Byrd’s response during the meeting was a call for a 3-cent tax increase, something he said would cost the average county homeowner $45 per year. He argued the county was “shortchanging” public education. “It takes leadership to achieve results and we’re in a period of austerity right now, so why have a budget based on an artificial tax rate in a time of prosperity?” From my perspective, 3-cents is a little too optimistic.
Lashley’s response was similar to one a year or so ago when he called what Byrd said, “bullshit,” only without actually saying “bullshit” this time. “Alamance County can’t afford having people like you in office and I hope in November the people punch you out of here. I’m tired of listening to you,” Lashley said.
Intriguing choice of word, “punch,” from an elected leader who has a history of altercations.
It was an interesting exchange on multiple levels. One was the agitation expressed by Lashley. That’s not uncommon and is in fact all too common in every definable way. It was also a direct statement but one oddly ironic coming from Lashley. His critics often use the same phrase “Alamance County can’t afford having people like you in office” to describe Lashley’s parsimonious tenure, a time that has coincided with the county’s decline in several areas including the economy, education, health and wellness. Lashley, of course, was not being ironic.
So I think it’s safe to characterize Lashley’s position on the education budget as immovable.
Which brings us to Commissioner Amy Galey, who chairs the current board. She questioned whether the timing for a tax increase to raise school spending is wise with a bond referendum for school construction and renovations on the November ballot. County voters may be less likely to support the bonds and a potential tax increase coming on the heels of a tax increase. It’s a valid point, a very valid point. Galey, a Republican, is also facing re-election in November. She didn’t mention it, but it’s worth noting that commissioners have been here before — a year ago. The board was faced with a plea to fund the ABSS strategic plan and declined by a 3-2 vote, with Galey casting the deciding vote against — siding with Lashley and Sutton following a sham public hearing. Galey took a ton of heat and still is for her vote, which pro-education forces in the community see as a betrayal of her campaign promises. Galey disagrees.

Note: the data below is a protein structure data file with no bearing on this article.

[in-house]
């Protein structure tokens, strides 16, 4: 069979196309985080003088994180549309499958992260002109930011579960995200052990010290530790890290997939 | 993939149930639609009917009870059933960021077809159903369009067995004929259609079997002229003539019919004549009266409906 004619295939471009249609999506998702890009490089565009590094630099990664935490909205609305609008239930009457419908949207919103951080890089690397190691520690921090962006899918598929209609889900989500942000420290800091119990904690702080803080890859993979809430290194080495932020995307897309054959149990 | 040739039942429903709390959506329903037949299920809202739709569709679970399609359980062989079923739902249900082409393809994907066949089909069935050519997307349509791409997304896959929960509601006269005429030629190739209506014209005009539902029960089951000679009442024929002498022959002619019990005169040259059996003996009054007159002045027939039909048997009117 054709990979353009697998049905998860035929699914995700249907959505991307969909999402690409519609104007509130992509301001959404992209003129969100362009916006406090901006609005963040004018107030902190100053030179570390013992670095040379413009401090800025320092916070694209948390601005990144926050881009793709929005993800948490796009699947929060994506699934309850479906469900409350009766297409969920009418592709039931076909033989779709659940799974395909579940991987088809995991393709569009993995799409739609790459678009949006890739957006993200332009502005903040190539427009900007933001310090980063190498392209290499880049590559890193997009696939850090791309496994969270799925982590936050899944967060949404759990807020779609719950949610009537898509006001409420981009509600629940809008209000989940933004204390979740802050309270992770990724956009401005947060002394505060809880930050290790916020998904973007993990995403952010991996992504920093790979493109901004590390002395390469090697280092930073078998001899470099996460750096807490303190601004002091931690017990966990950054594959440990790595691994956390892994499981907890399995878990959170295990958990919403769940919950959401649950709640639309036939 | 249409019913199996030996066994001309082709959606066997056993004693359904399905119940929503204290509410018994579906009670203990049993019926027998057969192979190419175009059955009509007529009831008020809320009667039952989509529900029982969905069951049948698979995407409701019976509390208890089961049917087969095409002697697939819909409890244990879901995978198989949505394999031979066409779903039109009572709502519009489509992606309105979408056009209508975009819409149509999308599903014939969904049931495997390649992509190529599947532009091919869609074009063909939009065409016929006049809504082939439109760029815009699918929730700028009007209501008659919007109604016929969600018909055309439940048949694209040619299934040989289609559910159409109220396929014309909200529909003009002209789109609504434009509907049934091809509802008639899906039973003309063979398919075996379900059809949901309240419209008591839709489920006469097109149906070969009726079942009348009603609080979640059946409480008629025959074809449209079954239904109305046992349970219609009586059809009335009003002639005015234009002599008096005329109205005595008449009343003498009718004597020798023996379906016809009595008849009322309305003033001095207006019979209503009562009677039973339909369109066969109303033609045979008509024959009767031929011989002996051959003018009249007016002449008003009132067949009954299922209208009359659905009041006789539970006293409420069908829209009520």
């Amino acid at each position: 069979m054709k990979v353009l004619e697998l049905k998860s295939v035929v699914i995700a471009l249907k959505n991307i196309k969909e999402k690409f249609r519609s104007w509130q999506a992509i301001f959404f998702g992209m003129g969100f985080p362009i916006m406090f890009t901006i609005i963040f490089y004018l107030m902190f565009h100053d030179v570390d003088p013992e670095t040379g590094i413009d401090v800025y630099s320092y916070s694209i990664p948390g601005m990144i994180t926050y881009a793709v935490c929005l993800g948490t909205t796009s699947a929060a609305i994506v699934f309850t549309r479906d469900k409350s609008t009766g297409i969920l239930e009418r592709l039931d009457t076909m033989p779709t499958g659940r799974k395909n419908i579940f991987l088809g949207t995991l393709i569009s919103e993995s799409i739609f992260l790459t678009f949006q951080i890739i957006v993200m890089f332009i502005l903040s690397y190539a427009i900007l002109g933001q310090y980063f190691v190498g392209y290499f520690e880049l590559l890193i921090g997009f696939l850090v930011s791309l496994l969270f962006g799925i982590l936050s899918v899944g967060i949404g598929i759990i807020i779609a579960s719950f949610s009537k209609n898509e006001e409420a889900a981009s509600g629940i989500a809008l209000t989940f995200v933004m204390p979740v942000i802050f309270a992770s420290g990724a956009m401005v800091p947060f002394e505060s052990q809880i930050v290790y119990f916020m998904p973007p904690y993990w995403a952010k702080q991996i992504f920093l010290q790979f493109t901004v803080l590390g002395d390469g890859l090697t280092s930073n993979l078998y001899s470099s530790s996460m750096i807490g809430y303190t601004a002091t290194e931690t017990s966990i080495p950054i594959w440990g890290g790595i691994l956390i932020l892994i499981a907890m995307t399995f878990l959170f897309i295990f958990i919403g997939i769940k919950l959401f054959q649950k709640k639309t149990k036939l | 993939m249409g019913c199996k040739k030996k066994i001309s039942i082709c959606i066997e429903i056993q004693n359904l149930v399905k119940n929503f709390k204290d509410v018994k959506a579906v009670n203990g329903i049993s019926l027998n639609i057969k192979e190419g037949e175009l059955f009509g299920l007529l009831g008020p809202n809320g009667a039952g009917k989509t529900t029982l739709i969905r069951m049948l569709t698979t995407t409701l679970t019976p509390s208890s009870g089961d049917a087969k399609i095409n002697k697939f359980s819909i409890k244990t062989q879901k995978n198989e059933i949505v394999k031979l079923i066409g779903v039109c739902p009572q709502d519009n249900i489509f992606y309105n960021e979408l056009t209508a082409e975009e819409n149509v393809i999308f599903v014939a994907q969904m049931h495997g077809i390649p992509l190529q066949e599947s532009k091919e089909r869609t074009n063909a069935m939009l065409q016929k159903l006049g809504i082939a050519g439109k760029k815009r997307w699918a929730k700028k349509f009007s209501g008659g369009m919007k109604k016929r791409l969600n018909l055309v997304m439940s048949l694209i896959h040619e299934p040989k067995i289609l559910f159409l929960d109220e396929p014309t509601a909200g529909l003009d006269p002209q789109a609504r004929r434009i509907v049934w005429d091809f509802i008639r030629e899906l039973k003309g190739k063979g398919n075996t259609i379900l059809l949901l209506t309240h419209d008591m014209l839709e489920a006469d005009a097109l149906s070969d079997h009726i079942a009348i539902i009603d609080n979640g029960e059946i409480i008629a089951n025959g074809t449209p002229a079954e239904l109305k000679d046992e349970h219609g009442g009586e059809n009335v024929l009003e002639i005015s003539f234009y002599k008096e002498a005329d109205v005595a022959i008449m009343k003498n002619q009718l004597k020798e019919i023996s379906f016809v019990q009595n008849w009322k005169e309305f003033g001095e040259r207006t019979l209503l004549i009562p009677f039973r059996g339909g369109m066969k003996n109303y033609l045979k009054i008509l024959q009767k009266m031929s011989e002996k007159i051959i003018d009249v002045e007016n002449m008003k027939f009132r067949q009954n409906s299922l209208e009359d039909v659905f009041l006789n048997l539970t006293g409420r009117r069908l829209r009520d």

All of this simply leads back to where this started a year ago. The issues are similar and the players exactly the same. Byrd is for a tax increase. Lashley, Galey and likely Sutton are against it. Commissioner Eddie Boswell offers a compromise budget proposal with a 1.5-cent tax increase.
Boswell, always the peacemaker.
As mandated by law the commissioners will dutifully hold a public hearing. This year it will be at 6:30 p.m. at Cummings High School on June 4. The board has until June 30 to either adopt the budget as presented or make changes. Last year they voted against more school funding minutes after 40 people spoke in favor of it at the hearing. It was a done deal even before anyone spoke.
Education supporters are busy this week rounding up speakers to plead their case before the board again. It’ll do about as much good this year as it did last. Another sham hearing is in the making.
Now that’s a legacy.